Ay

Those outside of Canada often cite “eh” as the quintessential Canadian linguistic identifier. I thought the sentence suffix was unique to the Great White North, until I came here. Australians, especially those from New South Wales (at least more so than those from Victoria) have a habit of tacking “ay” onto the end of their sentences. One may think that this is no different than the Canadian “eh”, but I have noticed a few subtle differences. For one, the two words sound completely different, revealing the full force of each national accent. Also, Canadians often say “eh” with the sort of upwards intonation typical of North America, while Australians tend to use neutral or downward intonation.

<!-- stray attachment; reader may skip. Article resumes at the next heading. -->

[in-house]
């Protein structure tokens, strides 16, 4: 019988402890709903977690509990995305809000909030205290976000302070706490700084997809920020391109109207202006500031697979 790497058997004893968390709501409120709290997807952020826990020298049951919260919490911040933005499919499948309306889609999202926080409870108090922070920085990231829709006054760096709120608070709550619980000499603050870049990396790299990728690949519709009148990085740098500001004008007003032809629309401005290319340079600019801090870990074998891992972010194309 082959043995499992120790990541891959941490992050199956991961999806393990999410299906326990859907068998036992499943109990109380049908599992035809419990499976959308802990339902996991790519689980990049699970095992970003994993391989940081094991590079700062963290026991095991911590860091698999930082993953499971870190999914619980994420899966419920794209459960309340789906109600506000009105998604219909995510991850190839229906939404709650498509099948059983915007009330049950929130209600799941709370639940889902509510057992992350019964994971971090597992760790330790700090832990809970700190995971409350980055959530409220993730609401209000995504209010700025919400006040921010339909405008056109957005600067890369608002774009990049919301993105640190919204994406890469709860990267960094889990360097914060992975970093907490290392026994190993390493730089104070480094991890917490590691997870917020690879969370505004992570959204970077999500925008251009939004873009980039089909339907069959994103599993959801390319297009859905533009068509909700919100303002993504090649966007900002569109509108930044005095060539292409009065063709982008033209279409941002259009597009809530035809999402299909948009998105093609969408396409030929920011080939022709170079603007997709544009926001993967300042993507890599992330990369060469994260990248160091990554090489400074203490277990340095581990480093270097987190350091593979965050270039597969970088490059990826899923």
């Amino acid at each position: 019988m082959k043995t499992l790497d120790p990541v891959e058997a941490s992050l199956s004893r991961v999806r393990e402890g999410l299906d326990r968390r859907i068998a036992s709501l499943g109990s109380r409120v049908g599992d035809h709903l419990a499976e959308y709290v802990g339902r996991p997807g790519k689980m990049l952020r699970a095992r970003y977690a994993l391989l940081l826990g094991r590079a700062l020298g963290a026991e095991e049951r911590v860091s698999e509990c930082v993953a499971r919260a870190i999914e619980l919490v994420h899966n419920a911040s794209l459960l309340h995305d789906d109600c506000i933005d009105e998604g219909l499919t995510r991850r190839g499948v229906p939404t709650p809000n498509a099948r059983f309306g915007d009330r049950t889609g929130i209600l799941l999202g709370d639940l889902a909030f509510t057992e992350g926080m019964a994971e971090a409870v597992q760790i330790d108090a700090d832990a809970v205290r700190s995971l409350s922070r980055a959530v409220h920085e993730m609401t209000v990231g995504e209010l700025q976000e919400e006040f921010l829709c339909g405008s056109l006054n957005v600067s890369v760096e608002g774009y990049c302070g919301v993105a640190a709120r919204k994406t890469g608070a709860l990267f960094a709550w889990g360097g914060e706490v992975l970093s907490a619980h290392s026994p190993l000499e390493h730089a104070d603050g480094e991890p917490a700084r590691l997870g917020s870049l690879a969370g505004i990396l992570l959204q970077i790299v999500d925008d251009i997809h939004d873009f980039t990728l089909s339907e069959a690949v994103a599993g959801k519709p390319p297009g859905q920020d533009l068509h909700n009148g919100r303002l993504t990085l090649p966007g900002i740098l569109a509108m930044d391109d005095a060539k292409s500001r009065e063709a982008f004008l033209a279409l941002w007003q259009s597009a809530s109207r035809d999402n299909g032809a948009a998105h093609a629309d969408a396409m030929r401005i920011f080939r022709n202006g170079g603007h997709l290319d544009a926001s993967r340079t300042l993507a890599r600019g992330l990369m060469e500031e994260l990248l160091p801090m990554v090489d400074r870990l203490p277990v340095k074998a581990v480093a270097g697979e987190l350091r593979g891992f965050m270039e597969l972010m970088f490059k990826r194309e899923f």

Both are rather charming colloquialisms that entrench caricatured versions of Canadian and Australian National Identities. For example, the other day, I felt it was necessary to inform my friend that his serial use of the word was starting to make him sound like a bogan. Like any slang word, “ay” can easily be overused. However, since it is relatively harmless and in an odd way reminds me of home, I don’t mind hearing it.  It actually sort of makes me feel more comfortable ay (eh).

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